One of the only things that people have in common, no matter which side of the political spectrum they fall on, is education. Kids should learn how to read, write, add, subtract, and multiply. Children need to learn about how plants grow, what the Renaissance was, and who Teddy Roosevelt was. But allow me to let you into a little secret: public school is a terrible idea.
I have hundreds of reasons for saying such a thing, but I’ll limit myself to the fact that it doesn’t work. You don’t learn anything in public school – except immaturity and immorality. Trust me: been there, done that. I was home-schooled from 4th grade (I think) to 7th grade, and I went to public school from 8th grade until I graduated high school. I spent fourth through seventh grade learning how to teach myself: by seventh grade, I did all the work myself without my parents helping me. They gave me a schedule and checked my work. I taught myself about the fall of Rome, the British Empire, photosynthesis, and solving equations. In public school it was “Repeat after me” and “This and this and this will be on the test tomorrow.” It was absolutely pointless and ineffectual. And I’m saying that as one of the kids who graduated in the top 10%, 14th in a class of 370ish. But that isn’t the situation for most kids. Over the summer, I worked as an in-home tutor. I given a list of goals and areas in which the student needed help, and my job was to teach them (because that’s what a tutor does). There was one sixth-grader who could not read. Literally. It took thirty minutes to read two pages from The Lion, the Witch, and the Wardrobe. There was a ninth-grader who did not know how to divide. Now, I’m not being judgmental, and I’m making fun of those kids: I’m proving a point. The public school system is a failure. There is no reason for a ninth-grader to not know how to divide and for a sixth-grader to be unable to read. And we didn’t have enough tutors to help all the kids.
Why is this? Why is the public school system such a massive failure? This is a very complicate question, but it boils down to three key aspects. First, public school is not individualized. Every teacher has hundreds of different students (teaching several classes at approximately 30 students per class). There is no possible way for any teacher to make sure that every student is correctly learning the material. It is humanly impossible. A teacher cannot spend thirty minutes teaching each student individually: even at only one class of thirty students, that’s 15 hours a day (30 x 30 = 900 minutes. 900/60 = 15 hours).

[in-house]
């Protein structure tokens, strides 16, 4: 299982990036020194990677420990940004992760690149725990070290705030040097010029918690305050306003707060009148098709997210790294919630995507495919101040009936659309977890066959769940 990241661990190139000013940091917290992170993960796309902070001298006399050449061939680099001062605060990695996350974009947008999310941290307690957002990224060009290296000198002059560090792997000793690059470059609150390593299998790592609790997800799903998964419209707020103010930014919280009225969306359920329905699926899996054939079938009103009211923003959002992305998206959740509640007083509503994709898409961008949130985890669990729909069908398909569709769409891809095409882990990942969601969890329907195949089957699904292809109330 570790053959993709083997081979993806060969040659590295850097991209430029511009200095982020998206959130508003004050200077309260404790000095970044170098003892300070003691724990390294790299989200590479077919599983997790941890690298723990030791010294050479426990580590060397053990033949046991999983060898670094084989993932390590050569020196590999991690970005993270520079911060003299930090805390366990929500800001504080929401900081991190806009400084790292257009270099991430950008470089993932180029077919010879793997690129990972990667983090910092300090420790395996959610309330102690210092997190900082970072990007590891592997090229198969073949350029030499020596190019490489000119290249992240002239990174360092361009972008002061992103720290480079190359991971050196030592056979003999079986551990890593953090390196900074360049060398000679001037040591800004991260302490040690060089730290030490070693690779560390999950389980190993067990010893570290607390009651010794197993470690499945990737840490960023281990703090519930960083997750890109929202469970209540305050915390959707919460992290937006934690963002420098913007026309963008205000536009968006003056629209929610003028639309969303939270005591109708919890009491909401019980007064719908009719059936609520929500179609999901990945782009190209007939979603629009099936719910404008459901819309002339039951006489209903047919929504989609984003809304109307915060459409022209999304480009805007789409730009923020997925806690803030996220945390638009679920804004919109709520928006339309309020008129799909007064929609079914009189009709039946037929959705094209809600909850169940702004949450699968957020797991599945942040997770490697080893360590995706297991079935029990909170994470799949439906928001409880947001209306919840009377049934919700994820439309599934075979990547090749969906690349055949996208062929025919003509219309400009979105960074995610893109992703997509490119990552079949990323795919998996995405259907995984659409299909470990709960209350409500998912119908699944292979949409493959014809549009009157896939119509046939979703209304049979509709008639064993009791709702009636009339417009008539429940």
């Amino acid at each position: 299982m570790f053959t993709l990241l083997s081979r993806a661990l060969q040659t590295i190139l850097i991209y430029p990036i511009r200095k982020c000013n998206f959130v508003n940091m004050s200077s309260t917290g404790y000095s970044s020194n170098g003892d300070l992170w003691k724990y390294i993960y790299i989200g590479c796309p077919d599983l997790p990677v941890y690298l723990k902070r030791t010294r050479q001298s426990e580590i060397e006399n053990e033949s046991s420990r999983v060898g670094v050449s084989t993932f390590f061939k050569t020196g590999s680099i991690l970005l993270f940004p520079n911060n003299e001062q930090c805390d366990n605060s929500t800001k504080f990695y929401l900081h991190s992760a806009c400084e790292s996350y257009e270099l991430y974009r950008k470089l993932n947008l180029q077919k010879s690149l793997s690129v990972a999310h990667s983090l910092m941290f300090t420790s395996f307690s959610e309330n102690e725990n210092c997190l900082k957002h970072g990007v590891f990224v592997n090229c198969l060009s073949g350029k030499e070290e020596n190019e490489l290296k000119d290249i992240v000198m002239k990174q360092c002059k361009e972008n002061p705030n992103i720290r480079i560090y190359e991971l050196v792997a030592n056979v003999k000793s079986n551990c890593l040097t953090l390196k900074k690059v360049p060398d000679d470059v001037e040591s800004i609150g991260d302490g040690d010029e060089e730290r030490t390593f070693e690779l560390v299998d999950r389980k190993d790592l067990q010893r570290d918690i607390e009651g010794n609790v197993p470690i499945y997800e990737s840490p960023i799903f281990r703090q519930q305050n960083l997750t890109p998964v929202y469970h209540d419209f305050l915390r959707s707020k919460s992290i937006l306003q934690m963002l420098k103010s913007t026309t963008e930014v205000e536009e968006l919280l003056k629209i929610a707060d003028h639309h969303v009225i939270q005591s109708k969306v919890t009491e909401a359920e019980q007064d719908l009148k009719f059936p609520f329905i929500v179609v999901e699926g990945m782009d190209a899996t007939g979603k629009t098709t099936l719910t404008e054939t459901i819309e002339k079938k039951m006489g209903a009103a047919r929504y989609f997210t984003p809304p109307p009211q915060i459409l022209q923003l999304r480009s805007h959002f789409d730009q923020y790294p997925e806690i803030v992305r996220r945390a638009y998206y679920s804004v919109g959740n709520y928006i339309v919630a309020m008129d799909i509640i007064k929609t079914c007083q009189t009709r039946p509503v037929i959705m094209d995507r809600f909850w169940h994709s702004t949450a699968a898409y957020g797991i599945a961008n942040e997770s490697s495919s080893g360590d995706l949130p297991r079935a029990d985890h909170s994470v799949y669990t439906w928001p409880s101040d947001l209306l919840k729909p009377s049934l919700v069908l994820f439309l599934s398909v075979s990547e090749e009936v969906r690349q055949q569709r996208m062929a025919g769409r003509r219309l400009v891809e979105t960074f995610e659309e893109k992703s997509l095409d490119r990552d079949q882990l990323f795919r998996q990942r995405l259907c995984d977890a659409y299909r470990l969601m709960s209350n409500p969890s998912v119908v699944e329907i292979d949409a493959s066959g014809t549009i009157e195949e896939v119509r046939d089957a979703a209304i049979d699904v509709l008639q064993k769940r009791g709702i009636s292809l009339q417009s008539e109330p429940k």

The second problem is that the public school system is run by the government. Here’s what the government does: it tells schools what children need to be taught. It says that kids need to learn about evolution (and only evolution) and algebra and U.S. History. A real education is teaching a child how to learn on his or her own, instead of handing all the answers to them. It’s the age-old proverb: give a man a fish, you feed him for a day; teach him how to fish, and you feed him for a life-time. That’s how I teach (I do private tutoring when I’m not catching bad guys): I never give the student an answer; instead, I help the student figure the answer out. Essentially, the modern public school system is nothing but government brainwashing.
The third problem is – obviously – financial. The government, (sarcasm warning) in all its wisdom, decided that bribing schools is a good way of increasing test scores. The schools with better numbers get more money. And it worked. Except that the quality of education is worse. Proof? During my freshman year of college (I went to a state-funded school), my Russian history professor informed us that the President of UofL had told all of the profs to make sure the students passed their classes (which means pushing them through and ignoring grades). Why? Money. Not only would the university continue getting revenue from tuition (which is an evil thing, anyways: making people pay $50,000 for a worthless piece of paper), but they would get more government funds. The professor then went on to tell us that he wasn’t going to follow those orders – in choice vocabulary – which I still highly respect. What matters in the public school system is that kids pass, not that they learn. It is simply broken.
But at the core, the problem is the entire concept of “public school.” Parents, not “the public,” should be responsible for the education of their children. In fact, that is the function of parenthood (and marriage, really): to raise children. And all the objections, all the excuses, are futile and foolish, except in the case of single parents (which is a unique problem). There is no good reason for a married man and woman to send their children to “public school.” What about the woman’s career? Motherhood is the greatest and most glorious of any career any woman could ever have, and part of that is teaching your kids. A modern family needs two incomes? Then the man needs to be a man and get two jobs, or three. No sacrifice is too great for your children. See, people like to make excuses, and they really like letting others take responsibility for work they should be doing. Don’t get me wrong. I’m not saying home-schooling is the easy thing to do: I’m saying that it is the right thing to do.